Update from OSHA Spokesperson on Publication of Upcoming Confined Spaces in Construction Standard (1926.1200)

[Note: This is an old article written in 2013. If you’re looking for current information about the brand-new (2015) confined spaces in construction rule, click here].

Earlier this year, OSHA released its Unified Agenda, which listed a new Confined Spaces in Construction regulation as something to look for in 2013. The Unified Agenda listed July as the planned date of publication (it’s July now), but the new regulation isn’t out yet. We followed up with the OSHA contact listed on the Unified Agenda to get an update, and an OSHA Spokesperson was kind enough to get back to us with answers. (We’d like to thank the OSHA personnel who worked to get us a reply for their time, effort, and information—getting a regulation finalized can’t be easy.)

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HazCom 2012, GHS, and the Labeling Systems: GHS, DOT, NFPA, and HMIS

One question people keep asking is how the new GHS-compliant shipping labels required by OSHA’s new Hazard Communication 2012 regulation will affect the use of other labeling systems, including the labeling system required by the Department of Transportation (DOT) and the commonly known National Fire Protection Association (NFPA) and Hazardous Materials Identification System (HMIS) labels.

The question is even more interesting and timelier because OSHA recently published a Brief that announced they plan to make a small change to the new HazCom regulation involving DOT labels.

So without further ado, let’s get down to business and explain what’s what.

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10 OSHA-Based Word Games: Great For Fun Safety Meeting Activities

10-osha-safety-word-games-imageIn this article, we’ve collected ten free safety word games for you and have even created a way for you to download copies of all ten games in one click.

The word games are based on the standards that show up again and again on OSHA’s Top Ten Violations list. So, it’s worth knowing these terms. Plus, the games are fun to play.

Each of the games is based on terms that OSHA defines in each of those standards. So they’re a good way to get more familiar with OSHA’s definitions. (By the way, this is one of 2 sets of safety-based word games we offer–the other set of safety training word games includes terms and concepts from our online safety courses, so you may want to check that one out too).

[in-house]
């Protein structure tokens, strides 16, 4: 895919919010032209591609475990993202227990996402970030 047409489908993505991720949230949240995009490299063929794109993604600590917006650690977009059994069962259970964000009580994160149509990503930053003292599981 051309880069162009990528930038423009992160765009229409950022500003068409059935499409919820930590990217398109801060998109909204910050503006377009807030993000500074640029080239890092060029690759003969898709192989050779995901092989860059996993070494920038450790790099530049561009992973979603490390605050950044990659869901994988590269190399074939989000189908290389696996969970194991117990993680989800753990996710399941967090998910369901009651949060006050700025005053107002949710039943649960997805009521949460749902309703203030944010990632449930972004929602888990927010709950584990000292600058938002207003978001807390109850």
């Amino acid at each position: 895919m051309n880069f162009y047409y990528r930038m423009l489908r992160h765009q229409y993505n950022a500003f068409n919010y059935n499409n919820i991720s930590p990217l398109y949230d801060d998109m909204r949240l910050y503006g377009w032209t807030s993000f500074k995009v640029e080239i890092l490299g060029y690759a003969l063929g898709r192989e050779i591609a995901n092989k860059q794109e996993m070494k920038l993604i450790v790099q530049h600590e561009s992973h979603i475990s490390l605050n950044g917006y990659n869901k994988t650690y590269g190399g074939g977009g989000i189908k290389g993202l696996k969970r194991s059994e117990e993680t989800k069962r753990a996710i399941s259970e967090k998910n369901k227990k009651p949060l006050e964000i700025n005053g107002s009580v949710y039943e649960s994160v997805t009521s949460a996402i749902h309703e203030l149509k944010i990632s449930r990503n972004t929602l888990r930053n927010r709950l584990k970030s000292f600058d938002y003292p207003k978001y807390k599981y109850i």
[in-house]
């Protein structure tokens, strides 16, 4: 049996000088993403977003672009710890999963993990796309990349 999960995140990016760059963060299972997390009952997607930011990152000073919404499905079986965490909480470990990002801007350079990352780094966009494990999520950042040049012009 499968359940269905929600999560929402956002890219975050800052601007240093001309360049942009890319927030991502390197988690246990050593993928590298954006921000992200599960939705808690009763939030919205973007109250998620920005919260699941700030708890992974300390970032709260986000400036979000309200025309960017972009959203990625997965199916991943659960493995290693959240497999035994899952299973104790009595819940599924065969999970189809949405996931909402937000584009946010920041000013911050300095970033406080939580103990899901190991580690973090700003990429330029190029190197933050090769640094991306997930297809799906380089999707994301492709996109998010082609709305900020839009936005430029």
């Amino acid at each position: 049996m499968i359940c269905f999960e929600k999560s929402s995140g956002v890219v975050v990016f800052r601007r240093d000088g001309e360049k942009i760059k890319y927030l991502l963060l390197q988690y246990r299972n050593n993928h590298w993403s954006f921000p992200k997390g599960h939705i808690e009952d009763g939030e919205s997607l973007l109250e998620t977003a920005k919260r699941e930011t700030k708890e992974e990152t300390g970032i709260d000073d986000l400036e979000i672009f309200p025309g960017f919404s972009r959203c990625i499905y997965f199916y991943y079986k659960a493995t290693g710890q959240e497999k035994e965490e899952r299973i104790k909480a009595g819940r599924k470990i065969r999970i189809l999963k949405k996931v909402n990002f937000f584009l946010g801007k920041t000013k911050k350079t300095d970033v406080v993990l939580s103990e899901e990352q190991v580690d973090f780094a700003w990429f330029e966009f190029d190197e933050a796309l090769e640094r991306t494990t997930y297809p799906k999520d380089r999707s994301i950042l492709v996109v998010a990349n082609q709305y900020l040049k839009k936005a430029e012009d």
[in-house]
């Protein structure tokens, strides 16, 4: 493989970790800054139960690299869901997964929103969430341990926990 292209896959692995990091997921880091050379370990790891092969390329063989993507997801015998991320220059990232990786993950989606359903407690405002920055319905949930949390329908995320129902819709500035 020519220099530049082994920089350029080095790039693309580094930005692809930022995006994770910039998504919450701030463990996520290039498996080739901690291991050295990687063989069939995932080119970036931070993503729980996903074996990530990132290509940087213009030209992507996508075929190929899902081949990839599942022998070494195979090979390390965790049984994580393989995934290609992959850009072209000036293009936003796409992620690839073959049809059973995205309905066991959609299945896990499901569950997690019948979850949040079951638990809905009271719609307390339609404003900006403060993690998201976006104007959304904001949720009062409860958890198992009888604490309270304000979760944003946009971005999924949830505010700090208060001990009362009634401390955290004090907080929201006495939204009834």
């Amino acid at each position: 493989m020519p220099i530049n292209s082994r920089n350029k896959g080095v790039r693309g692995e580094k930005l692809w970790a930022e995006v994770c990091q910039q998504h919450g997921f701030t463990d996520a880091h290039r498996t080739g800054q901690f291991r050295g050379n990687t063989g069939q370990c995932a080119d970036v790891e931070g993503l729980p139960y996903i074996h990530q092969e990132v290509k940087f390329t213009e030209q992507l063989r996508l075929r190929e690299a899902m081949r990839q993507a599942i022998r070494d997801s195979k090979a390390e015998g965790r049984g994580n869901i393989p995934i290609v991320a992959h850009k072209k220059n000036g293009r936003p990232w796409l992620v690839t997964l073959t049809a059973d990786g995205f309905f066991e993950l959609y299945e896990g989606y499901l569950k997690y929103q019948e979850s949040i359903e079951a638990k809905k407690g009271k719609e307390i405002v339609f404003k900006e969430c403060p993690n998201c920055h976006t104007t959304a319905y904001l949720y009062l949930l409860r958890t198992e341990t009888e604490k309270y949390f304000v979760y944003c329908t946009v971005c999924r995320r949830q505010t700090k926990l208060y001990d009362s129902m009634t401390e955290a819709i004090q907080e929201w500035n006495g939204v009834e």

Remember that to play any of the games, you’ve got to click one of the ten links below. Also, remember that if you want to download free copies of the games, you’ll download a zipped folder in a format called SCORM that you can then import into a SCORM-compliant LMS and then play the games from the LMS (you can’t download and then play the games without using an LMS).

If you’re going to go with the download option, read more about how that works below and then scroll to the bottom of the article to click the download button.
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Free HazCom 2012/GHS Labels and Pictograms Word Game

Here’s a free Hazard Communication word game for you to play.

You can play it here, directly from our blog, any time you want. Or you can download your own free copy, import it into your SCORM-compliant LMS, and play it from there anytime you want (read more about that option below if you’re interested).

Hope you enjoy this and have fun. Let us know if you have any questions.

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Mandatory Safety Training and a Bit of Humor

Mandatory Training and Humor Image

In this article, we’ll take a look at safety training and humor. And we’ll do it by talking about flying to Hawaii. Not bad, huh?

In an earlier part of my life, I flew to Hawaii a lot.

I had a friend who was the Artistic Director for the Honolulu Theater for Youth in Honolulu, and because he had to travel to stage plays, I often was “saddled” with dog- and house-sitting responsibilities. Rough life, huh? Living in Hawaii was great, and I even got to surf the famous Pipeline surf break on the legendary North Shore. Never got to surf Waimea Bay on a big day, though.

On one flight from Oahu to San Francisco, several hours after the plane took off, the captain announced that there was a mechanical problem and we were returning to Honolulu. When I heard that, I was a little alarmed, and so I did four things:

  • First, I looked at the map to figure out how far from land we were. We were basically in the middle of the ocean.
  • Next, I grabbed the safety information card in my seat pocket and read it: where are the emergency exits, how do the doors open, and just exactly how does that seat cushion double as a flotation device?
  • Then, I tucked my little bag of peanuts into my shirt pocket. I figured if the plane crashed, I’d eat them on the way down before we went into the drink, giving me a little energy to use while I was wading thousands of miles from land.